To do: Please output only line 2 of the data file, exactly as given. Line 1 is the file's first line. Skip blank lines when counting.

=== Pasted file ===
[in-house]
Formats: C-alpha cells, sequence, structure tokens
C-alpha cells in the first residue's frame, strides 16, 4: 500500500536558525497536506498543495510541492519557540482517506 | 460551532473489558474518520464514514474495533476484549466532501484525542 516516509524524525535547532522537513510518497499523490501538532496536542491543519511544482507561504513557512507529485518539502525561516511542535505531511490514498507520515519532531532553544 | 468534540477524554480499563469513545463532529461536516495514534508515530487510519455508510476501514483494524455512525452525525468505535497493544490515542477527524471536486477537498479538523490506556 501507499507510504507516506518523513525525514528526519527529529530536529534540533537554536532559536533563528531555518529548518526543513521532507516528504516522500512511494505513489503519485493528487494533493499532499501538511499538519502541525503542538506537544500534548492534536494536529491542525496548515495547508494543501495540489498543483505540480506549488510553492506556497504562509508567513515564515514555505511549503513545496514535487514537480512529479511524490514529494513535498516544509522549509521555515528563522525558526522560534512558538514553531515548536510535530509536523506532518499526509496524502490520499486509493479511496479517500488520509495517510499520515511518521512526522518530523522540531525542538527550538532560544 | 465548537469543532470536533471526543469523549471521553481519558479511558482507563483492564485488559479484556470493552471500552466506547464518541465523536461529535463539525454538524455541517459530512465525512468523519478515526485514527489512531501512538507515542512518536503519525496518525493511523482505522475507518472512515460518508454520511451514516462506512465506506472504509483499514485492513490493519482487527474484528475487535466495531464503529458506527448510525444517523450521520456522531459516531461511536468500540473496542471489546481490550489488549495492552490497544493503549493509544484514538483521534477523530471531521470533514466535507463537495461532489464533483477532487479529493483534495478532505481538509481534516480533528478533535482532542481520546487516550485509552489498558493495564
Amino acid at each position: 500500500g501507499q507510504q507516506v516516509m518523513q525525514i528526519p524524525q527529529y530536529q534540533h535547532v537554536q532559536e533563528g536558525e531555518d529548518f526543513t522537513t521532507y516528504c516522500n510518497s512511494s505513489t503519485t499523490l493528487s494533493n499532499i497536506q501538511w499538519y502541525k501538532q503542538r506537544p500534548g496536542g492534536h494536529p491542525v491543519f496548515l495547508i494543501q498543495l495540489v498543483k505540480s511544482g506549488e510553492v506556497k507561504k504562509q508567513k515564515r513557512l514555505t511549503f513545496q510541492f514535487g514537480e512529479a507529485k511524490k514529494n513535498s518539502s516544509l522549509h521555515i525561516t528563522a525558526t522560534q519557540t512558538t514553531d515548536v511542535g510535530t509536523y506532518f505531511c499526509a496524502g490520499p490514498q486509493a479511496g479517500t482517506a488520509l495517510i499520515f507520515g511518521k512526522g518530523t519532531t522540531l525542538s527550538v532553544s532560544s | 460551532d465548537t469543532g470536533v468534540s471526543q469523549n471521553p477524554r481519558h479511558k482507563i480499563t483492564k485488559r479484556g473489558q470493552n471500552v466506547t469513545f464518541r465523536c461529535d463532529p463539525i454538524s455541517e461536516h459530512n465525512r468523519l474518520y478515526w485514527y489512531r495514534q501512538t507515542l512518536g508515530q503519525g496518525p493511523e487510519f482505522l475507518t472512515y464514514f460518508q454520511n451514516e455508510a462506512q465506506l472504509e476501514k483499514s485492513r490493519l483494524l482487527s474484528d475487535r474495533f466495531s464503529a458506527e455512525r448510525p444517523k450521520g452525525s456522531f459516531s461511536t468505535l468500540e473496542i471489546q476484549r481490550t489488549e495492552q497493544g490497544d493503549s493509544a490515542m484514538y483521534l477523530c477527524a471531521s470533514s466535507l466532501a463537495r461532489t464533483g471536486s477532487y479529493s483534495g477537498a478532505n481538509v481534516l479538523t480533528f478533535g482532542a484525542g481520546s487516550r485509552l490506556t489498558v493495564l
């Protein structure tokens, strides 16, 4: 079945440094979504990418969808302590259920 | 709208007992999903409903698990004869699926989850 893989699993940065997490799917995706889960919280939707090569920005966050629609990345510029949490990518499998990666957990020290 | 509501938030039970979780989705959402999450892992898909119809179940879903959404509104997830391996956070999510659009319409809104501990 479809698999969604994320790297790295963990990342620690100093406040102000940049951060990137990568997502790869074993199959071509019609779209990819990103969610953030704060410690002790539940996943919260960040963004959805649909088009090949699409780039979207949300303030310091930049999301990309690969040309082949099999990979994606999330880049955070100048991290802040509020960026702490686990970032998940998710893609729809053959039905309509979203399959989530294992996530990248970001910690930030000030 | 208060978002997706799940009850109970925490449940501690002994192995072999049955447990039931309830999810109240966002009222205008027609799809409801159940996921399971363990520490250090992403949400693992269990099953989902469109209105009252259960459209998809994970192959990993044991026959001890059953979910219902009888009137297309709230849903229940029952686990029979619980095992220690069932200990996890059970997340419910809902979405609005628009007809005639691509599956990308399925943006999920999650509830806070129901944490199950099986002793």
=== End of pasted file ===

Formats: C-alpha cells, sequence, structure tokens